Back at the hotel, we slept for 2 hours before a briefing for the Inca Trail trip on Thursday. Our guides are Hector and Ronald and we feel very reassured that they understand everyone’s needs.
Our guide arrived on time at 8am to take us to Sacred Valley for the day. The scenery, once we’d left the crazy rush-hour Cusco traffic, was fantastic. Our guide, Juan, made sure we stopped to take photos of the craggy snow-capped mountains. Our first proper stop was Chincheros where we saw terracing for vegetable-growing, down into the valley with rugged mountains beyond.
The main square was full of sellers of woven/knitted goods but we kept our cash to ourselves, as we were then taken to a textile and weaving centre where we were treated to a demo of washing of the baby alpaca fleece, dyeing, spinning and weaving it, by three women in traditional costume. I’m amazed at how many (nearly all in the countryside) women wear traditional clothes. I suppose they don’t have clothes shops nearby and make all their own clothes in the way their ancestors did. After the demo we had a look around at the items for sale and I bought some baby alpaca knitting wool in beautiful colours. It felt good to buy from the person who who processes the yarn. We saw the alpacas out in the back, so the whole enterprise took place under one roof. We also saw a cat and her lovely kittens and displays of different types of potato and corn.
There was a bit of a drive then to our lunchtime stop, Urubamba - a beautiful place with well-tended gardens and an excellent buffet with plenty of non-meat options. We sat with four others and it was good to get to know them. All of us on the trip today will be on the Inca Trail on Thursday.
After lunch and about a half an hour’s drive, when some of us nodded off, again through beautiful countryside along the Urubamba river valley, we arrived at the settlement of Ollantaytambo. The Incas had begun creating steps up to what would become a sun gate at the top. We all trudged up the uneven steps – another World Heritage Site protected by UNESCO - and were glad to have some preparation for the Inca Trail. We only got a bit breathless, but then it was lower altitude than Cusco by 500m. The views at the top were spectacular; so many mountains, and one had a face cut into the rock, and dwellings perched precipitously up the mountainside.
I’m going to have to stop using so many superlatives, as I’ll use them up before the trek! Each day seems to be better than the one before. Today was wonderful.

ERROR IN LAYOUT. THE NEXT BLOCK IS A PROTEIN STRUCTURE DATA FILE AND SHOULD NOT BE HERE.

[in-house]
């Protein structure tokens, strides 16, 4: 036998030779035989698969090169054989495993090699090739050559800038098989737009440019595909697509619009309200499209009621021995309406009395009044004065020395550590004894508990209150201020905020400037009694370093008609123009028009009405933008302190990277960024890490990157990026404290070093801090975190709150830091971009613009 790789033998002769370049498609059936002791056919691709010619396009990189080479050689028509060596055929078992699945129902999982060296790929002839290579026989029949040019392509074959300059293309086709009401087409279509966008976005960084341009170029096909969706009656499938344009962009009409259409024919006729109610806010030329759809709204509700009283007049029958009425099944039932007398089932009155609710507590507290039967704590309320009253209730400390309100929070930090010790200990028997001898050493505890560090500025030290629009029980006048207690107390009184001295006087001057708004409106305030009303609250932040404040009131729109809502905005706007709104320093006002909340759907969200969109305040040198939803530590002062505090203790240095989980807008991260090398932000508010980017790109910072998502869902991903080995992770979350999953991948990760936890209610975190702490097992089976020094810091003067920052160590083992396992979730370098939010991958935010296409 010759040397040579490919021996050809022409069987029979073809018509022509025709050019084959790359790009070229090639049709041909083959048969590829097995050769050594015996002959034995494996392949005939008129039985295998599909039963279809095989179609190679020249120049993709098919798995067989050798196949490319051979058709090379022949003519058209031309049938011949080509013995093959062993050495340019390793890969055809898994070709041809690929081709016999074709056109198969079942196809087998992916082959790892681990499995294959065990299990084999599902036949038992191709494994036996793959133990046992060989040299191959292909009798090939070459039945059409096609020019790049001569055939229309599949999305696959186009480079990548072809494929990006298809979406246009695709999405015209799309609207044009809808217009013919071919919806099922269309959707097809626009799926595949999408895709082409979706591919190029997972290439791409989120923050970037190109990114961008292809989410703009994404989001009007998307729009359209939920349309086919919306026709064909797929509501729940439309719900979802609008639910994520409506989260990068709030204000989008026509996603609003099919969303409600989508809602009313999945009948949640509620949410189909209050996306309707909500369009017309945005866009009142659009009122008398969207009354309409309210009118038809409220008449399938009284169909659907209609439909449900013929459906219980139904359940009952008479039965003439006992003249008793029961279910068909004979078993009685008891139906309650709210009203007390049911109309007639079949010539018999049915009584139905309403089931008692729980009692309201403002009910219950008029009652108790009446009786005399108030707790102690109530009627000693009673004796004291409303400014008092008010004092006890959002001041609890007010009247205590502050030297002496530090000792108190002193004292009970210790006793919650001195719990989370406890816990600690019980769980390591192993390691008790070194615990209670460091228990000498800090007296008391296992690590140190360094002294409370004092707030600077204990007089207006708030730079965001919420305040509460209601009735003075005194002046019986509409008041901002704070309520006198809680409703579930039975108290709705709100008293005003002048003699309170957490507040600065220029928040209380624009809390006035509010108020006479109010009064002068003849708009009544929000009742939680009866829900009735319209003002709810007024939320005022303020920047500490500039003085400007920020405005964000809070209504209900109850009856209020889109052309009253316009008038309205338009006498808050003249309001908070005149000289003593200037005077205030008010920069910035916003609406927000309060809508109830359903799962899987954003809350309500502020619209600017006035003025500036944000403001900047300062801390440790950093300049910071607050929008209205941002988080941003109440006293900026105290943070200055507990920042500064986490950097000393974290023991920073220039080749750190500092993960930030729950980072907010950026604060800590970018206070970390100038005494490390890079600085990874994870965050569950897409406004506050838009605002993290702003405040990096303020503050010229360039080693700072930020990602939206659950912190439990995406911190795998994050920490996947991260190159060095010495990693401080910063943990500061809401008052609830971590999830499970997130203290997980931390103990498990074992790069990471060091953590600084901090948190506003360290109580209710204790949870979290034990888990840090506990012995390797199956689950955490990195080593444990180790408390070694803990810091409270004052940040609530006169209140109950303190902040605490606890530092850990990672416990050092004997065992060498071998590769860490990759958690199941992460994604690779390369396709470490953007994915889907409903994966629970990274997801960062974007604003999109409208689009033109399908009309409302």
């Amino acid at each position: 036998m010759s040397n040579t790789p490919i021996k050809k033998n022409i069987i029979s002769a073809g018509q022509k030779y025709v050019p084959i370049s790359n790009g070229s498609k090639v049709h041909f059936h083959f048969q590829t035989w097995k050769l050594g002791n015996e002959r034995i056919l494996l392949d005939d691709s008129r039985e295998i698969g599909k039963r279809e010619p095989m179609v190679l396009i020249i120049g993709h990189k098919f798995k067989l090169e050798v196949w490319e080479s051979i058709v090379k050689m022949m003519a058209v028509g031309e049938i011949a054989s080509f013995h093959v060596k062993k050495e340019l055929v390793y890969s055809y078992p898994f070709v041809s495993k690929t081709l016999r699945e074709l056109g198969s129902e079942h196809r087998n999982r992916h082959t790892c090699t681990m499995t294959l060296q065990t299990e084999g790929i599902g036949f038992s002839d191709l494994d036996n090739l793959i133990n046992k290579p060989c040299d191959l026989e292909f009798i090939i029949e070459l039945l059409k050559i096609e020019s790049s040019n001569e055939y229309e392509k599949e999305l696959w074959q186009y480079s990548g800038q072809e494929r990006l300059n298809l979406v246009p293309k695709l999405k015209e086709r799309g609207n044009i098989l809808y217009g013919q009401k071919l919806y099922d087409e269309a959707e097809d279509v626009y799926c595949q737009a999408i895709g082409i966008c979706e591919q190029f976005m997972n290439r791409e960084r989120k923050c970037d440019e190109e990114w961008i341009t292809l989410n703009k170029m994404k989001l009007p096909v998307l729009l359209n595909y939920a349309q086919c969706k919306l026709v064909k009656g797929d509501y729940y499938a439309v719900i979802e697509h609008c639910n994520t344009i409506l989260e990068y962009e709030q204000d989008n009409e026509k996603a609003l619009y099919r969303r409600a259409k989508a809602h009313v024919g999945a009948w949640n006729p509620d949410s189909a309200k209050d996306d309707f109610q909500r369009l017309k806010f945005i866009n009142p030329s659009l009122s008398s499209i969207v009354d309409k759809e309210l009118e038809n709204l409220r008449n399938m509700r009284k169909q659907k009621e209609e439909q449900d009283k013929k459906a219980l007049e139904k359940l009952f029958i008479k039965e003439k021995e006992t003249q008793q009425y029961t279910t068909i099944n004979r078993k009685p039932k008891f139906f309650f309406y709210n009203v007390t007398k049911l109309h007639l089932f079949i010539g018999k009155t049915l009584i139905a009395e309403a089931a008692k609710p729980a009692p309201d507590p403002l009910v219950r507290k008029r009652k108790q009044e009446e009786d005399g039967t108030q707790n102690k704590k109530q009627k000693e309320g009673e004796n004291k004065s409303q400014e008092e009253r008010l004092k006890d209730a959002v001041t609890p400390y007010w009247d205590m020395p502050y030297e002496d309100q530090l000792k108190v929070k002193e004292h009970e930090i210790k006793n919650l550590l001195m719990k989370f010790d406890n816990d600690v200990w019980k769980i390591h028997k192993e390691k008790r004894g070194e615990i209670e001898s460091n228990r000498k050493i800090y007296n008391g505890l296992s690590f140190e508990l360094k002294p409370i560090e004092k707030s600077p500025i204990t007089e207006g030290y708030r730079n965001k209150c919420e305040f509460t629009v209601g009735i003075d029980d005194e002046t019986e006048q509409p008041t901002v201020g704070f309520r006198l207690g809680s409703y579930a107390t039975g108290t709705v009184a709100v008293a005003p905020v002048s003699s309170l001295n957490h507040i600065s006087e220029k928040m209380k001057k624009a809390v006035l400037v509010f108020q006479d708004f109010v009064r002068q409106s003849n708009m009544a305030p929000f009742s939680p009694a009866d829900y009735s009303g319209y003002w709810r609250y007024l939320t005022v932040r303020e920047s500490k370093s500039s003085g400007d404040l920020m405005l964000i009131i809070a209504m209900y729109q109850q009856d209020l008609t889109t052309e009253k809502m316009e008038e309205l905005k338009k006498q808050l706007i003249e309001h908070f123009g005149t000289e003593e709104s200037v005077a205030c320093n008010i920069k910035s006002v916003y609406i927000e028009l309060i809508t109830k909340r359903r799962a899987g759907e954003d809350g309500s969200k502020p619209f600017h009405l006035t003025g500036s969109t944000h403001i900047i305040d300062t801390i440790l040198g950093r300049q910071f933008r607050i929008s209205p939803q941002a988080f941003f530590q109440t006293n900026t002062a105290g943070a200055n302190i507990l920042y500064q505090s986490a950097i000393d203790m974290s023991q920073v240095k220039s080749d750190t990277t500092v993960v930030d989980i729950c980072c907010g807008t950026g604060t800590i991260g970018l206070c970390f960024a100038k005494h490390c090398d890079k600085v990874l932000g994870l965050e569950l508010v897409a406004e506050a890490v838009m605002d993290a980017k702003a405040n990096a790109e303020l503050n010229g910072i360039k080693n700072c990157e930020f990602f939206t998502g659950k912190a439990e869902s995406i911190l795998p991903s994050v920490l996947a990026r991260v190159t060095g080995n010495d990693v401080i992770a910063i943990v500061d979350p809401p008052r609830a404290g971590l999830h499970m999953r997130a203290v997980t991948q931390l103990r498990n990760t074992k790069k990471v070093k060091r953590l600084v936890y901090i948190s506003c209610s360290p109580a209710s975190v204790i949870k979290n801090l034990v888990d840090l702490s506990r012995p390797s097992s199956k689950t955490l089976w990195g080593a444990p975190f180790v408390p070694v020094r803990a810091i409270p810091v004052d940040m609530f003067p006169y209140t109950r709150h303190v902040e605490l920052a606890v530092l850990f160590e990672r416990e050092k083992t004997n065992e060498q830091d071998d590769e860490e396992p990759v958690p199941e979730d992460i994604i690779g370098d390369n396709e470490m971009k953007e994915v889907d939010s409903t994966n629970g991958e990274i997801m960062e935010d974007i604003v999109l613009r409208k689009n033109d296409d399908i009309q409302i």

Back in Cusco and an early start to visit San Pedro Market, which sells a fantastic array of food, as well as traditional clothes and knick-knacks. Many people were there eating their breakfast and you could get smoothies from people standing beside heaps of really fresh-looking fruits. There was a fantastic range of vegetables and herbs all piled high and a stall so full of flowers that the stall-holder was hard to spot.
Our bags are packed, our Condor Travel duffel bags packed and weighed, and we’re having an early night with the alarm set for 4.15! Tomorrow I’ll be writing by the light of my head torch!
The Inca Trail
The Inca Trail - Day 1
Sure enough, here I am in the tent writing by the light of my head torch! What a day!
Hector came for us at 6 and we drove to Ollantaytambo to pick up the rest of the group – 15 of us – some had stayed on in Sacred Valley. We arrived at the checkpoint for the beginning of the Trail and had to show our passports, before crossing the Urubamba river on a swaying bridge to begin our trek. The scenery has gone from awesome to stupendous (what did I say about superlatives?), the path sometimes rising, with awkward steps, sometimes descending, with awkward steps.
The vegetation is lovely; agaves clinging to the rocky mountains, prickly pears, trees with bunches of red pods, shrubs with bright yellow flowers like broom, and those long white trumpet flowers that are hallucinogens (Datura) and grow as trees here. There’s always the sound of the rushing river and occasional glimpses of a pointy snowy peak, the best view being at sunset.
We saw a beautiful Inca settlement that’s been 45% restored in a valley, quite early in the walk, with terracing for agriculture and right by the river for irrigation, where two rivers meet.
After many ups and downs, dust and steps, seeing locals in their colourful clothes with their children, and several stops for water, we finally arrived at our campsite. Lunch by the way was superb. Mushroom and vegetable soup with bread, and for us veggies, strips of cheese like halloumi with stir-fried veg and a piece of fried yucca.
When we arrived, the tents were already set up with the correct bags inside, dinner was cooking and the porters had also prepared warm water for us to wash. Dinner was vegetable soup, lightly fried trout with mixed veggies and potatoes, and a chocolate pudding. Everyone was in high spirits.